Automakers will undoubtedly adopt a variety of ADAS systems with disparate functionality into their vehicles over the next few years. While processing the data from those systems might be performed in a distributed fashion in the short term, as the complementary relationships between the processing functions performed by each of the dedicated SoC systems on the data acquired by the sensors involved in controlling those systems becomes more evident, designers will develop more centralised SoC processing platforms to take advantage of the processing synergy that they can achieve.
According to Shreyas Derashri, Senior Product Marketing Manager at ARM, in a centralized SoC implementation data will be acquired from all the sensors on the vehicle over a high-speed network and handled in real time to open the doors to new and more sophisticated ADAS applications. ADAS systems based on a single central electronic unit, however, would naturally need to sport a more complex SoC device than one based on a number of SoC devices performing distributed processing throughout the vehicle.
ADAS systems based on a single central electronic unit would need to sport a more complex SoC device than one based on a number of SoC devices performing distributed processing throughout the vehicle. Image courtesy ARM.
Due to the heavy computational task involved, the single SoC-based electronic control unit would need to sport at least one or more multi-core general purpose processors as well as an array of dedicated digital signal processors and dedicated image processors in order to fuse and process the data acquired by the cameras, Lidar, radar and proximity sensors. In addition, such an SoC would need to support a number of high speed I/O and peripheral interfaces to transmit signals to the many electronic and electromechanical actuator subsystems in the vehicle.
Building an SoC for an ADAS system requires a developer to integrate many IP blocks together onto a single SoC device using open standard, on-chip interconnects. Image courtesy Cadence.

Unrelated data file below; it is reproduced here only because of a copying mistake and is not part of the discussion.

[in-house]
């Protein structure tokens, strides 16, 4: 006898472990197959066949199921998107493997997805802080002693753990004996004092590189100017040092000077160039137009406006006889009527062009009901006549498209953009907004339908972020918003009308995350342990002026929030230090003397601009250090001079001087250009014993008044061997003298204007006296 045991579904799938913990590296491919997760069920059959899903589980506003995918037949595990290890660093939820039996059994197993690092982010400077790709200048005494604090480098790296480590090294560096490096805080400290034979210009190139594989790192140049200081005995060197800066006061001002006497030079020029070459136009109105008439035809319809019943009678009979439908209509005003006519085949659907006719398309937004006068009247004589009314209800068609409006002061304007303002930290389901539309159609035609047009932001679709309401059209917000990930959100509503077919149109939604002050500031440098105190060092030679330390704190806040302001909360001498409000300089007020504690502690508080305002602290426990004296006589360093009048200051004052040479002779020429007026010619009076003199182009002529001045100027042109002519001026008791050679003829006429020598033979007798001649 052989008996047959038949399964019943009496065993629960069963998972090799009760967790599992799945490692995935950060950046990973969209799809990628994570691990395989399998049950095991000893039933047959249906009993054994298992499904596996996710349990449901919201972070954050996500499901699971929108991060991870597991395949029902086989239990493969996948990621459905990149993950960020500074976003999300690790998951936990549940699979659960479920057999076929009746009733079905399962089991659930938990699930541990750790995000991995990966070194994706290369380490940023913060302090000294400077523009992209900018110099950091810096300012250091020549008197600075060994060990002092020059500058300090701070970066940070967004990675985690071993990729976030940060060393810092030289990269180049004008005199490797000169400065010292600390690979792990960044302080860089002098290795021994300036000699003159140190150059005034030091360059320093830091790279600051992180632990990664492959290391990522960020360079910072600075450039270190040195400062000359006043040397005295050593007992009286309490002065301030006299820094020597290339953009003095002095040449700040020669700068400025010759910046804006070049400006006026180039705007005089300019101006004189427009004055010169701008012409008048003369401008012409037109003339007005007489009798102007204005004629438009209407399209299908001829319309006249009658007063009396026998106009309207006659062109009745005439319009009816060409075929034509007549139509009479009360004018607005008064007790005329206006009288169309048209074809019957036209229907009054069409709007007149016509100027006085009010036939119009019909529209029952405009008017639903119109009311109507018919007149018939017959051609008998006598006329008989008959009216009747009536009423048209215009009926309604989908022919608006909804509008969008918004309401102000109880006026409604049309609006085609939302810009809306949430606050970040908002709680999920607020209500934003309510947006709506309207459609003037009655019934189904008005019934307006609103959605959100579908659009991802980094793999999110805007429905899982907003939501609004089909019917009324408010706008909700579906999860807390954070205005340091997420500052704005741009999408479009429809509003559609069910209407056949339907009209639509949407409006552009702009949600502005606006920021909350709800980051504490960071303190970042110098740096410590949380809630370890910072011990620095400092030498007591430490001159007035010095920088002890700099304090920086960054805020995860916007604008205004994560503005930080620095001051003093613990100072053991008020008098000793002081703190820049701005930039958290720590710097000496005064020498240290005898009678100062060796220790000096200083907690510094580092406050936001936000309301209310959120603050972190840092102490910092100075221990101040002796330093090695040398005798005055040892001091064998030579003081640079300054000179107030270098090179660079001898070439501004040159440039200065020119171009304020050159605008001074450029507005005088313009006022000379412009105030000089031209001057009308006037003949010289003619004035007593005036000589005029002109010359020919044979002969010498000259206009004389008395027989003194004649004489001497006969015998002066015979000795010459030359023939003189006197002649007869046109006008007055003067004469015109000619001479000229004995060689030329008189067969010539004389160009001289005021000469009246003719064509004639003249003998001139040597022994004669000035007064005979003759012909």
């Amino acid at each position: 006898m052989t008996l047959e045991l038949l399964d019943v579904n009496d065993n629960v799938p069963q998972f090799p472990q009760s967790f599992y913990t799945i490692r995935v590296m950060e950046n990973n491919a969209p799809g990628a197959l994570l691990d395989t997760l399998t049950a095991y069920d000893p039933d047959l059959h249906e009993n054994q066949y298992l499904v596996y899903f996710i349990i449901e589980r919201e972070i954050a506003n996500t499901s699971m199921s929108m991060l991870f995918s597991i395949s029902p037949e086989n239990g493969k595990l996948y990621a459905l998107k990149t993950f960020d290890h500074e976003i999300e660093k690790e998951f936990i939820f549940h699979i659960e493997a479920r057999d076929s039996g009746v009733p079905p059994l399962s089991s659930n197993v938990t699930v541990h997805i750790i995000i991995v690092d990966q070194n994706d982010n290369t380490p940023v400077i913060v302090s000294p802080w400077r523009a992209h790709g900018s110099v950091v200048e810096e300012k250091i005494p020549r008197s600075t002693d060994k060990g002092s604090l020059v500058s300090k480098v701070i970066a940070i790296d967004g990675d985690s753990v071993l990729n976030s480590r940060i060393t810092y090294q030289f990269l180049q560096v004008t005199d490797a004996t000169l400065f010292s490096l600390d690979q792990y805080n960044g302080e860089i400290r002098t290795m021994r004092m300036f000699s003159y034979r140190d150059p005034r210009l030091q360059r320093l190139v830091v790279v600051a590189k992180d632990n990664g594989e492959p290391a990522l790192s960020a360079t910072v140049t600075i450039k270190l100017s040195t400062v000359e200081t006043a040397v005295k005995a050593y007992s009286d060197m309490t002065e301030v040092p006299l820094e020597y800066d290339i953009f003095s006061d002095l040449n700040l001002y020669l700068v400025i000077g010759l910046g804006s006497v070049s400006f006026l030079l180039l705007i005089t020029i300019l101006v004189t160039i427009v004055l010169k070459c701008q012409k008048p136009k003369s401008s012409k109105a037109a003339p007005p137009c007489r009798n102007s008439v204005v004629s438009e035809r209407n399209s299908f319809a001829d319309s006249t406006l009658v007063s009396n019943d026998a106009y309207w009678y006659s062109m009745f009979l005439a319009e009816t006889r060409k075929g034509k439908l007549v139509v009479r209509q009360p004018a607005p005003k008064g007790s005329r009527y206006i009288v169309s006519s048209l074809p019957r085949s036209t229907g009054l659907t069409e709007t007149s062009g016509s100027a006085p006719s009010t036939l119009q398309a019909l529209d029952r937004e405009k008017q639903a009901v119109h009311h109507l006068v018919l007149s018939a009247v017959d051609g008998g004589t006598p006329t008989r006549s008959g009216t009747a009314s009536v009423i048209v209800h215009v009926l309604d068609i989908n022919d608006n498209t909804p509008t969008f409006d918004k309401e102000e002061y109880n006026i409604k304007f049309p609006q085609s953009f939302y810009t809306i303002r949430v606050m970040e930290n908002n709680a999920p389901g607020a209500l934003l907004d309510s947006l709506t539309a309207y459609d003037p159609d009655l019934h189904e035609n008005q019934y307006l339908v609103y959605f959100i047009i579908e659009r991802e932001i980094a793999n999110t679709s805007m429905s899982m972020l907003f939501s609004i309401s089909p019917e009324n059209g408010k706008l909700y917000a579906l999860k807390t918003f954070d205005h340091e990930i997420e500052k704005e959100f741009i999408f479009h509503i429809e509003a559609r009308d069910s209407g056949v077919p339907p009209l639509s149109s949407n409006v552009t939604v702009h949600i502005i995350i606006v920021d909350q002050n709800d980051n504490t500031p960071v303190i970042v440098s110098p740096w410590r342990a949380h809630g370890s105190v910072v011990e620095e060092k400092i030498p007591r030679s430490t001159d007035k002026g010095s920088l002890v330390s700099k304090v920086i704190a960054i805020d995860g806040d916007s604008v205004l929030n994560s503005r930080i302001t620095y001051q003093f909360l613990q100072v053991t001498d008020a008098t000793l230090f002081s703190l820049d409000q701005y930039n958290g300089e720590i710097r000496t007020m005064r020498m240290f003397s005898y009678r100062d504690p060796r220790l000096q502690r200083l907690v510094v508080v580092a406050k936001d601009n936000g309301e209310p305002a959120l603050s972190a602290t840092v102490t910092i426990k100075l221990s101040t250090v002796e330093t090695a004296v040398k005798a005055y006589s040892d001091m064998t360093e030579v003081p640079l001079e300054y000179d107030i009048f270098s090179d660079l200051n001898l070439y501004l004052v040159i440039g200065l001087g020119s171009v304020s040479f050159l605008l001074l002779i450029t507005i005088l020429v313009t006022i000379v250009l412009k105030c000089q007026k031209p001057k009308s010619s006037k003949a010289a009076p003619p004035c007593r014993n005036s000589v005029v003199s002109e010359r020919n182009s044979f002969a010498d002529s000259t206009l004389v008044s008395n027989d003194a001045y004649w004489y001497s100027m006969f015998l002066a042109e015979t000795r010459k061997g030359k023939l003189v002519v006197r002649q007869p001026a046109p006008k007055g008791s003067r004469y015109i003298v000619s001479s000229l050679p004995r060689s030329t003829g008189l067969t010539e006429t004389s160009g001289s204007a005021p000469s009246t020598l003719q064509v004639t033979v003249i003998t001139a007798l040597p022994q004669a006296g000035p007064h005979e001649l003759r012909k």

Building such as system will require many IP blocks to be integrated onto a single SoC device. Fortunately, open standard, on-chip interconnect specifications for the connection and management of functional blocks in a SoC such as the AMBA protocol from ARM are well established. These enable the development of such multi-processor designs with large numbers of processors and peripherals, enabling designers to be assured that the IP from disparate suppliers can be integrated and verified to ensure low latency and high bandwidth communications between each of the IP blocks.
IP building blocks
Aside from a wide range of IP available from ARM, designers of ADAS systems can choose IP building blocks to build an SoC from many other well established IP suppliers. Vendors such as Cadence’s Tensilica group and Imagination Technologies have developed IP specifically for scalar and vector DSP processing as well as image processors. Although much of the IP that is available in the market might still be considered general purpose, an increasing number of vendors are developing IP that is specifically targeted at the ADAS market, as exemplified by ARMs recent announcement of its ARM Mali-C71 image signal processor (ISP) which is capable of handling 24 stops of dynamic range.